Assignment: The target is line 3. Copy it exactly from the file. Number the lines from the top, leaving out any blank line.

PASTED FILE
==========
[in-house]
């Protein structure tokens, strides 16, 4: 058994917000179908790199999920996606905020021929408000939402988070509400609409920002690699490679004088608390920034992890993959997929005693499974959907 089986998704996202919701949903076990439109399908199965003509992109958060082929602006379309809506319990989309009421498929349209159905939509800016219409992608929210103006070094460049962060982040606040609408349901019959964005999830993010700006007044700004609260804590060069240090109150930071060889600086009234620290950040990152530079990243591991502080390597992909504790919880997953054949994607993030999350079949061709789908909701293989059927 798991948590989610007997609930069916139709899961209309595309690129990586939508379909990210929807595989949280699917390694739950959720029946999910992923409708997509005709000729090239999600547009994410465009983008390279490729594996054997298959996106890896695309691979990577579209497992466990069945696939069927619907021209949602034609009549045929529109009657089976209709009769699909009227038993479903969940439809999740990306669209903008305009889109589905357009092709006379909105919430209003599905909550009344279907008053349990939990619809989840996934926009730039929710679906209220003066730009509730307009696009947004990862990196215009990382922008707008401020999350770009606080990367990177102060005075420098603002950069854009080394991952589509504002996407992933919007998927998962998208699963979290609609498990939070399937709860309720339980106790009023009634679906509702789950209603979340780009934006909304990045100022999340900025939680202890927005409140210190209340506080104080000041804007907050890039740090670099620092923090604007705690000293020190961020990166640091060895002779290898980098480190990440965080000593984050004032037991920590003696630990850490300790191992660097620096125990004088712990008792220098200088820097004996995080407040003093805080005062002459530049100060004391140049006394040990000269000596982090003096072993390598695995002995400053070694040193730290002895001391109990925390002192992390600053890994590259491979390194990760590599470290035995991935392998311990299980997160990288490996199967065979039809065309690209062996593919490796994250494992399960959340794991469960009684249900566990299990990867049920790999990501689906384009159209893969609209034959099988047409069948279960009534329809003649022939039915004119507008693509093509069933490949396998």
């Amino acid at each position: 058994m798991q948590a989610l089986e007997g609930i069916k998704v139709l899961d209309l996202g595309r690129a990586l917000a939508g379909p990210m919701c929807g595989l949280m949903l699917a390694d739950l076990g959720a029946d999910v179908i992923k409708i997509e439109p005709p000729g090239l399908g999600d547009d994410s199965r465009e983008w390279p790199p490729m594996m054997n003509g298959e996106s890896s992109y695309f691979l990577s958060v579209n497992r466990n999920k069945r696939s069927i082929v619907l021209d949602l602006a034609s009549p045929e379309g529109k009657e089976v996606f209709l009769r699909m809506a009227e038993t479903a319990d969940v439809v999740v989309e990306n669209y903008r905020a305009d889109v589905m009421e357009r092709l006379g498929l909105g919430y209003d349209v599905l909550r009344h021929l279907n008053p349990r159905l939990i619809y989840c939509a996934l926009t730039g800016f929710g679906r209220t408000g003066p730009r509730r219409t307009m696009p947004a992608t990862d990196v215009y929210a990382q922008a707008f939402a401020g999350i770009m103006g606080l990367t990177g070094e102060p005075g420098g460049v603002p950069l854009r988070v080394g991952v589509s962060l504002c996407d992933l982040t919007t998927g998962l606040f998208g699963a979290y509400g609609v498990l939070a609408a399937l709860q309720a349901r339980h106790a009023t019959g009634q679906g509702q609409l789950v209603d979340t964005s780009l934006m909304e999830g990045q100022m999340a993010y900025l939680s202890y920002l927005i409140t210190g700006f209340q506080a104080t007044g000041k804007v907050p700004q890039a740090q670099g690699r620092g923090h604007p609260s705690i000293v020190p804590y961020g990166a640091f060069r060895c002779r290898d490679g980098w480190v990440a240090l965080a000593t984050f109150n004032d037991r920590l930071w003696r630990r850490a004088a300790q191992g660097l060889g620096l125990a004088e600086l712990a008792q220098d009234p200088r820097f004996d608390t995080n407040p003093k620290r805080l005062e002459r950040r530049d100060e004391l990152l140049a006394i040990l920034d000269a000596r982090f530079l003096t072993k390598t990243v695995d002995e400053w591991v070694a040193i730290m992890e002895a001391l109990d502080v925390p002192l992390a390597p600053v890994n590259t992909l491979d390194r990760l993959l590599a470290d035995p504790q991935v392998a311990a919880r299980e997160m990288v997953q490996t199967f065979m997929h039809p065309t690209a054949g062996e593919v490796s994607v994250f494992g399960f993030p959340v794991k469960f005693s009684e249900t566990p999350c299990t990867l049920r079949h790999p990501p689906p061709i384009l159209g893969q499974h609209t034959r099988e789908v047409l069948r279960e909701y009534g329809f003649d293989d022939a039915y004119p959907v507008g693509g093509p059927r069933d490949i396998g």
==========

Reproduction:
């Amino acid at each position: 058994m798991q948590a989610l089986e007997g609930i069916k998704v139709l899961d209309l996202g595309r690129a990586l917000a939508g379909p990210m919701c929807g595989l949280m949903l699917a390694d739950l076990g959720a029946d999910v179908i992923k409708i997509e439109p005709p000729g090239l399908g999600d547009d994410s199965r465009e983008w390279p790199p490729m594996m054997n003509g298959e996106s890896s992109y695309f691979l990577s958060v579209n497992r466990n999920k069945r696939s069927i082929v619907l021209d949602l602006a034609s009549p045929e379309g529109k009657e089976v996606f209709l009769r699909m809506a009227e038993t479903a319990d969940v439809v999740v989309e990306n669209y903008r905020a305009d889109v589905m009421e357009r092709l006379g498929l909105g919430y209003d349209v599905l909550r009344h021929l279907n008053p349990r159905l939990i619809y989840c939509a996934l926009t730039g800016f929710g679906r209220t408000g003066p730009r509730r219409t307009m696009p947004a992608t990862d990196v215009y929210a990382q922008a707008f939402a401020g999350i770009m103006g606080l990367t990177g070094e102060p005075g420098g460049v603002p950069l854009r988070v080394g991952v589509s962060l504002c996407d992933l982040t919007t998927g998962l606040f998208g699963a979290y509400g609609v498990l939070a609408a399937l709860q309720a349901r339980h106790a009023t019959g009634q679906g509702q609409l789950v209603d979340t964005s780009l934006m909304e999830g990045q100022m999340a993010y900025l939680s202890y920002l927005i409140t210190g700006f209340q506080a104080t007044g000041k804007v907050p700004q890039a740090q670099g690699r620092g923090h604007p609260s705690i000293v020190p804590y961020g990166a640091f060069r060895c002779r290898d490679g980098w480190v990440a240090l965080a000593t984050f109150n004032d037991r920590l930071w003696r630990r850490a004088a300790q191992g660097l060889g620096l125990a004088e600086l712990a008792q220098d009234p200088r820097f004996d608390t995080n407040p003093k620290r805080l005062e002459r950040r530049d100060e004391l990152l140049a006394i040990l920034d000269a000596r982090f530079l003096t072993k390598t990243v695995d002995e400053w591991v070694a040193i730290m992890e002895a001391l109990d502080v925390p002192l992390a390597p600053v890994n590259t992909l491979d390194r990760l993959l590599a470290d035995p504790q991935v392998a311990a919880r299980e997160m990288v997953q490996t199967f065979m997929h039809p065309t690209a054949g062996e593919v490796s994607v994250f494992g399960f993030p959340v794991k469960f005693s009684e249900t566990p999350c299990t990867l049920r079949h790999p990501p689906p061709i384009l159209g893969q499974h609209t034959r099988e789908v047409l069948r279960e909701y009534g329809f003649d293989d022939a039915y004119p959907v507008g693509g093509p059927r069933d490949i396998g």